Copaia (Para para)

Copaia (Jacaranda copaia) is probably more commonly known in North American trade as para para (or in Brazilian Portugese, pará pará). However, the common name of lumber from this tree varies from country to country. In fact, in Panama, it is sometimes called “elephant’s foot” as the corrugated trunk near the ground looks somewhat like an elephant’s foot.

The tree is found in Central and South America, from Belize to Brazil. It grows rapidly and is known for its ability to regenerate quickly in open clearings. It has a straight stem that can be free of branches for over 50 feet. The overall height exceeds 100 feet and the diameter is often over 2 feet, not counting the swollen butt. It is this long straight stem that makes this tree suited for local use (where it grows) as roof poles and timbers with a long span. Without a snow load, roofs in tropical countries do not need to be as strong.

The foliage resembles an arboreal fern; the leaves when broken have a somewhat obnoxious odor. The tree does have showy flowers that are a deep violet color, with blooms from February through April. In fact, because of this flower, the tree is sometimes planted as an ornamental. One reference indicates that in a native population in Guyana the leaves of this tree, when a baby is born, are thrown in the fire to ward off the evil spirits that might attack the newborn.

Because of the low density of the wood, because of its susceptibility to insects and decay which is especially important in tropical countries, and because of its creamy color without much “pretty grain,” the wood is not highly regarded. (In many ways, it reminds me of the properties and treatment that northern aspen lumber receives.) This wood is a “local use” species; uses include furniture components, interior construction, boxes and crates, matchsticks and matchboxes. Prices are quite low. Reports are that much of the lumber from this tree is exported to China; it is then imported to various countries as an exposed wood in furniture and cabinets. Nevertheless, it does offer some opportunities in the U.S. furniture manufacturing.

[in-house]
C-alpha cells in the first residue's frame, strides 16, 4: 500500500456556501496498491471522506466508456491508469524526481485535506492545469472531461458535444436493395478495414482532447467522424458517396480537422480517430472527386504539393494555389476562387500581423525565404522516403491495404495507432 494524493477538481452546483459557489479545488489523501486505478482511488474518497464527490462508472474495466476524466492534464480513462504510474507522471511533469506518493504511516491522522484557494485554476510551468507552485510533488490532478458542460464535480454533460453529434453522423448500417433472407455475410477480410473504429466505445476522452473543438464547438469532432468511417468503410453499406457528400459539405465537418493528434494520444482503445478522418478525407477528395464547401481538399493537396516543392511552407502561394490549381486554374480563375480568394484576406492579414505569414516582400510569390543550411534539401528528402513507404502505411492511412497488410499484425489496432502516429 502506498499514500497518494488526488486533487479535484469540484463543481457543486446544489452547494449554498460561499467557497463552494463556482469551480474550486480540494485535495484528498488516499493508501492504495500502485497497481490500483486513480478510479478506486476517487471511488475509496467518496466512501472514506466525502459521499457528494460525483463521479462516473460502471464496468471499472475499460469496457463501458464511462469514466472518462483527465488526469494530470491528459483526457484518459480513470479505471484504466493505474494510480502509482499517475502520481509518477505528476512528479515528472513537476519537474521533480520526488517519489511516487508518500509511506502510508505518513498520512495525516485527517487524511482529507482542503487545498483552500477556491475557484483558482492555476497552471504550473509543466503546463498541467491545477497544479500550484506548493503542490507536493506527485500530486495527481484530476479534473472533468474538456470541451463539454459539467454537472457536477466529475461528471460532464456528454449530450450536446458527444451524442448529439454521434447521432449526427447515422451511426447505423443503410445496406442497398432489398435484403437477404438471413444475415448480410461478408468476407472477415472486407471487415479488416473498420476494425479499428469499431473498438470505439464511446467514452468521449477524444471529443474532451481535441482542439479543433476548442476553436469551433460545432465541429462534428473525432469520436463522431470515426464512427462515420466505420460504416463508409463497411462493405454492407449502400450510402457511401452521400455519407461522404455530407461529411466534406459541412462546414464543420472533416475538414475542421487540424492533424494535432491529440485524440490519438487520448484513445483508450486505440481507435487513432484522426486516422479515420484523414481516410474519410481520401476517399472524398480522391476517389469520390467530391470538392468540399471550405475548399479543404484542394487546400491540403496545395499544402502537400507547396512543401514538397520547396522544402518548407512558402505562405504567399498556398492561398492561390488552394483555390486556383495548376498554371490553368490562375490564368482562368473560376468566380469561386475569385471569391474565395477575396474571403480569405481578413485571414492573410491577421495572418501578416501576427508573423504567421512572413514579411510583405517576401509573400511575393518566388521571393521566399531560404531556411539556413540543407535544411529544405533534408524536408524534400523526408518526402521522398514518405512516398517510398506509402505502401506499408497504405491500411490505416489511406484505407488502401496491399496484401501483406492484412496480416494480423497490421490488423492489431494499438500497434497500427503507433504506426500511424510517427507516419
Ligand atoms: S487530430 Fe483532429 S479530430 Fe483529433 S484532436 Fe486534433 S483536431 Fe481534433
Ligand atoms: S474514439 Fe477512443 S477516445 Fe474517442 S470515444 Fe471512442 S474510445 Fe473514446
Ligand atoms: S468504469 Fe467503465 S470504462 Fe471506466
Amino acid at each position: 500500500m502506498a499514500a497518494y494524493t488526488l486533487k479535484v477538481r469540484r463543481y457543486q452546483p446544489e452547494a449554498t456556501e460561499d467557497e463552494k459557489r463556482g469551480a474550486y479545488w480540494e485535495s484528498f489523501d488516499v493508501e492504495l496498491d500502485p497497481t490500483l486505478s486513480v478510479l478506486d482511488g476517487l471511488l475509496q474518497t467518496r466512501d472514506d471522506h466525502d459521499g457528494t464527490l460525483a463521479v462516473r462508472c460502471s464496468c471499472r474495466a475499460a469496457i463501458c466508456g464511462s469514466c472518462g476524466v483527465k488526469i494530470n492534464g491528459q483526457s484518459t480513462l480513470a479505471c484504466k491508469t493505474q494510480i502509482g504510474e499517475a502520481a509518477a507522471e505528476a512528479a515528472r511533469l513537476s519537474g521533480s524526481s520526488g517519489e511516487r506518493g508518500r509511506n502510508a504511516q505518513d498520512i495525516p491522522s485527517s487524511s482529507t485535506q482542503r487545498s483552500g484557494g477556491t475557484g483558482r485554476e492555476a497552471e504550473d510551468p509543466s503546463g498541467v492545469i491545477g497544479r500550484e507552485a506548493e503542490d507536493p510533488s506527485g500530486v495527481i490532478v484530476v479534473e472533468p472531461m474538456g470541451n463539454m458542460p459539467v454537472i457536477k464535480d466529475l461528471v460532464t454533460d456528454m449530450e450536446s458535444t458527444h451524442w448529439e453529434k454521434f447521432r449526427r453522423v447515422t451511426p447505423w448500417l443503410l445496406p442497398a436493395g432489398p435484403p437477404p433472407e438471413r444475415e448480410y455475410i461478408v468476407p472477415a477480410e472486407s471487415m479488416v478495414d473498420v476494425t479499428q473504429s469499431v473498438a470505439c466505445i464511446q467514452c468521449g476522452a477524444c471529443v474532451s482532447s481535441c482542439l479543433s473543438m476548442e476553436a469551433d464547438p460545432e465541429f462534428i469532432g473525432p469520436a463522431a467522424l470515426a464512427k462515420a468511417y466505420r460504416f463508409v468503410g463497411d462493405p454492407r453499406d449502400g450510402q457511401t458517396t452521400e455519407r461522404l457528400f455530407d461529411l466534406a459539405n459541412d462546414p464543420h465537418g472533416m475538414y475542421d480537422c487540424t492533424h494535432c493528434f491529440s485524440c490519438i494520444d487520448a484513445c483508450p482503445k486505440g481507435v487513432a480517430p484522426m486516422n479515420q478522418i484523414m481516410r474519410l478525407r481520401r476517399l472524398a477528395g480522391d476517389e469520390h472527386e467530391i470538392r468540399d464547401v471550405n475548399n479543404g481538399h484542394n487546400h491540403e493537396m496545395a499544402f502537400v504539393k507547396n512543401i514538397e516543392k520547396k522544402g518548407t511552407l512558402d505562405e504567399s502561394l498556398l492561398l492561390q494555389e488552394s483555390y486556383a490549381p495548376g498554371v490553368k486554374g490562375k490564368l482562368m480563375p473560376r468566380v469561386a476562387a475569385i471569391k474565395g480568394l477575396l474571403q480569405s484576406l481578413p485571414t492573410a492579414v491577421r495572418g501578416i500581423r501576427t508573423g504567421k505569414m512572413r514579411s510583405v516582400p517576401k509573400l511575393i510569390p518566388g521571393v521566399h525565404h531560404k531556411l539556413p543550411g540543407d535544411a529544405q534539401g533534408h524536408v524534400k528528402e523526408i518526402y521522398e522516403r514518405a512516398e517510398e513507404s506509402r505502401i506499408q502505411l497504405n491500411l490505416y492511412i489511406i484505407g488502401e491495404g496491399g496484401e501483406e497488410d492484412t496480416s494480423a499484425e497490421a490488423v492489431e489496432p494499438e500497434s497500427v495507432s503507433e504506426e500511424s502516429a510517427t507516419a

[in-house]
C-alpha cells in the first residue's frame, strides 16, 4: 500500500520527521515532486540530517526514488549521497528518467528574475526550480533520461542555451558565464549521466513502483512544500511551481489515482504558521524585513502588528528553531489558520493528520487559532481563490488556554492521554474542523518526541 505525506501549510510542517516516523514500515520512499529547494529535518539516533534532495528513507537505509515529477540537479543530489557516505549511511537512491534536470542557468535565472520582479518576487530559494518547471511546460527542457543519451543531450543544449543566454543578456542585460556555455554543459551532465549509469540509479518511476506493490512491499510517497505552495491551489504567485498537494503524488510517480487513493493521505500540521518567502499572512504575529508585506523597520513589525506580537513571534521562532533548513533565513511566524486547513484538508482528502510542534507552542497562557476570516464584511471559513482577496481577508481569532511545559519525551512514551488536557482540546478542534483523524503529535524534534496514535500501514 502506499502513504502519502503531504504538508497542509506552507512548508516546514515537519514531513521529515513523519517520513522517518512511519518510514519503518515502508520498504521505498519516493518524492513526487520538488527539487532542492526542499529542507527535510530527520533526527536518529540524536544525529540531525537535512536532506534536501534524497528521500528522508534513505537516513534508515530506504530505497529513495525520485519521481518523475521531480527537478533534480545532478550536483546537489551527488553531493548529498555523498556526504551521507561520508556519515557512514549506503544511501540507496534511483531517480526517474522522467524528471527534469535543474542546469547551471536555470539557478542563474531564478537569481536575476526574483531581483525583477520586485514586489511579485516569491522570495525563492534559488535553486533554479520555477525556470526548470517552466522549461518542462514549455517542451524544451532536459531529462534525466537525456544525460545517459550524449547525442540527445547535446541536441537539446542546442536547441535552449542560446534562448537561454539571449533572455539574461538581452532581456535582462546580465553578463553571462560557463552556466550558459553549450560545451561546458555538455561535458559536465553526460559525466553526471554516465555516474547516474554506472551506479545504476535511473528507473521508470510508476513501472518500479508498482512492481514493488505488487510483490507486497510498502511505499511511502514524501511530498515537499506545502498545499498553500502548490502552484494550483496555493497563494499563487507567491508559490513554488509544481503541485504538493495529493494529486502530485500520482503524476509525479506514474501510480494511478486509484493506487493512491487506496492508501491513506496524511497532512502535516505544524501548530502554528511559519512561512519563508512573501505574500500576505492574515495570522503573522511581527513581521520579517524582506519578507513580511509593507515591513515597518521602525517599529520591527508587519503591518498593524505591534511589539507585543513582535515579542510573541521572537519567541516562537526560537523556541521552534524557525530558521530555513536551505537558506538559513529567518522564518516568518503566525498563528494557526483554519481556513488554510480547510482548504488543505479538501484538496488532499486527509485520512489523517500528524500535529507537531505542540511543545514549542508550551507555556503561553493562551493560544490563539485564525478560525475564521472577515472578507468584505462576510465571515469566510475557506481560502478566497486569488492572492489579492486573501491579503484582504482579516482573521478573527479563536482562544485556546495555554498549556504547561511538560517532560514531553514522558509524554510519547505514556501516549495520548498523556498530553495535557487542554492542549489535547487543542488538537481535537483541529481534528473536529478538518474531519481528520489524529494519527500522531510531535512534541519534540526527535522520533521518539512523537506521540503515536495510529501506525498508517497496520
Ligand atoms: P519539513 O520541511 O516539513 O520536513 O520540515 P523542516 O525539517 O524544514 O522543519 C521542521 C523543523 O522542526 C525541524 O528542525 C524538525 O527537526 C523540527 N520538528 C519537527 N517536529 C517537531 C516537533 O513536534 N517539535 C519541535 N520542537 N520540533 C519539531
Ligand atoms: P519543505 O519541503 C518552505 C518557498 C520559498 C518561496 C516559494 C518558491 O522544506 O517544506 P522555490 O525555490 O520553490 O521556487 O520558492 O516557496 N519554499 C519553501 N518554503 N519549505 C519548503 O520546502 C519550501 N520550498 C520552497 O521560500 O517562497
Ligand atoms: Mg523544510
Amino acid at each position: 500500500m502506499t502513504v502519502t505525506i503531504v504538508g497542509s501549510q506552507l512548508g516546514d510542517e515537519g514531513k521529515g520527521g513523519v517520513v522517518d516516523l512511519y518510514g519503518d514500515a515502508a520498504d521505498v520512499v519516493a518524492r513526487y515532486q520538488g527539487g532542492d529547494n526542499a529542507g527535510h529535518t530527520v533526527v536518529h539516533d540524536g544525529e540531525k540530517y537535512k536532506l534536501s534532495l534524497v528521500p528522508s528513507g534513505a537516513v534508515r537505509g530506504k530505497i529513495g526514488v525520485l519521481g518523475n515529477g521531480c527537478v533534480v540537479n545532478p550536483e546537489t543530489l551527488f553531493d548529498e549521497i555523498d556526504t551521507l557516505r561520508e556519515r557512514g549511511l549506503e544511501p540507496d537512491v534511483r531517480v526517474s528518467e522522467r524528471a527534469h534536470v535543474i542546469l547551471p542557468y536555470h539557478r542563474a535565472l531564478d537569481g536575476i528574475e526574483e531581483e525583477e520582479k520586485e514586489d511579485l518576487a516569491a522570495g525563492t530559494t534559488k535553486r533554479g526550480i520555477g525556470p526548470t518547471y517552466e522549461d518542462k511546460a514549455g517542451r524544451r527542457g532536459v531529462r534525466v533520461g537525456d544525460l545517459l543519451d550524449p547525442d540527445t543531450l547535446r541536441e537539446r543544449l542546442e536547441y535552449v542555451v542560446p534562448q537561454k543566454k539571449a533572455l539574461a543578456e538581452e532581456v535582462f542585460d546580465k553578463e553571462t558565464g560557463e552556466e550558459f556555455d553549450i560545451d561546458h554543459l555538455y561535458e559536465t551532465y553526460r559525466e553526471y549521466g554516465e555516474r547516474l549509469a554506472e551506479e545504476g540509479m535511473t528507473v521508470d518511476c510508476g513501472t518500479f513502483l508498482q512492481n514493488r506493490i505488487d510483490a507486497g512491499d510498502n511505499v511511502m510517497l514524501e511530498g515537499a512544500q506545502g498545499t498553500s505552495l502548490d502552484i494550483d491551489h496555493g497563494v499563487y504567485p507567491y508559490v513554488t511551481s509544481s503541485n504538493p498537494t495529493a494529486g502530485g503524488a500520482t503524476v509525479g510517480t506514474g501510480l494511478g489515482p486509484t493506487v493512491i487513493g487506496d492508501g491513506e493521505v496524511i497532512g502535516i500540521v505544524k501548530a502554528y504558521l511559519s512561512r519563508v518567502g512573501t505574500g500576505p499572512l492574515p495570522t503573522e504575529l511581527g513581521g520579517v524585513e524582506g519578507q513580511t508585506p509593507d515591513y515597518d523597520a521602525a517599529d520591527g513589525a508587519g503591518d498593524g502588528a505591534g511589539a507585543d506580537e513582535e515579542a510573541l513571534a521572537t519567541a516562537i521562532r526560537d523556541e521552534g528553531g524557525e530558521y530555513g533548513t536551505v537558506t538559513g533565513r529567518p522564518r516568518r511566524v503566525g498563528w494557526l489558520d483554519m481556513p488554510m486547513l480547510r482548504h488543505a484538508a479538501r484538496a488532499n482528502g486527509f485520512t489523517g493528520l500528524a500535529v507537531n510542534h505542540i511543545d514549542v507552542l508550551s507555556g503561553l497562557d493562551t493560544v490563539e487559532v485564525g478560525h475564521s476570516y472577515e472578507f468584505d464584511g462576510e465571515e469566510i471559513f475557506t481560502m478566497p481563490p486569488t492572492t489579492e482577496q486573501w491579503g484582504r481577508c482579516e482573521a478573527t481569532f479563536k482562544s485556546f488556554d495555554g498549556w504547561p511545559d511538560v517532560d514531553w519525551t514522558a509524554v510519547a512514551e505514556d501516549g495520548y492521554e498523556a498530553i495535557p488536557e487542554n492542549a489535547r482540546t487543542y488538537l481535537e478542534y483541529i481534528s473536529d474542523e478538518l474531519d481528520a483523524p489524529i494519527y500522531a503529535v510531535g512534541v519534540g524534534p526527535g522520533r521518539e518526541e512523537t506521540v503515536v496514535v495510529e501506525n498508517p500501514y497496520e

Processing suggestions and characteristics

Density. The density of para para varies from location to location, but averages about 17 pounds per cubic foot at 7 percent MC. This means that a piece of lumber, 6 inches x 8 feet that has been dried and planed to ¾ inches will weigh 3 pounds. A thousand board feet of rough, dried lumber would weigh 1400 pounds. For comparison, the aspen weighs about the same, but red oak would weigh twice as much.

Drying. Para para is subject to rapid blue staining (a fungal activity), so it is critical that the lumber be dried promptly after sawing. In fact, kiln drying is probably better than air drying, in order to control this staining risk. The wood dries very rapidly and with little risk of checking, splitting or warp. It is possible that cooler drying temperatures (under 130F) will produce lighter colored wood.

Shrinkage is drying is quite low; 3.6 percent radially (the thickness of a flatsawn piece of lumber) and 5.2 percent tangentially (the width of flatsawn lumber).

Gluing and Machining. Gluing is extremely easy. However, as with all light weight woods, there is a risk of the liquid in the glue being adsorbed too rapidly before the pressure is applied. So, either increase the liquid content of the adhesive or move quickly after the glue is spread.

Machining is also easy, but as with all lightweight woods, if the tools are not sharp, the fibers will fuzz and not cut cleanly. For this reason, high speed steel is recommended rather than carbide. Using a smaller knife angle and a large rake angel by as much as 5 degrees is a good idea. Sandpaper must be fresh to assure sharp particles. Otherwise, the surface will fuzz.

Stability. This wood is quite stable. It will take nearly a 7 percent moisture content change to result in a 1 percent size change radially. It will take nearly a 5 percent change tangentially to result in a 1 percent size change.

Strength. The strength varies with density. A typical strength value (MOR) is 7040 psi. The stiffness is 1.3 million psi. Hardness is 350 pounds; these are all quite low. Comparable values for hard maple are 15,800 psi, 1.8 million psi and 1450 pounds.

Color and Grain. Heartwood and sapwood look similar and cannot easily be separated. The color is dull white with a slight hint of a pinkish hue. The vertical vessels show up as darker lines, giving the wood a coarse grain appearance. The luster is rather high. The grain is straight. There is no odor or taste to the wood.


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About the author
Gene Wengert

Gene Wengert, “The Wood Doctor” has been training people in efficient use of wood for 45 years. He is extension specialist emeritus at the University of Wisconsin-Madison.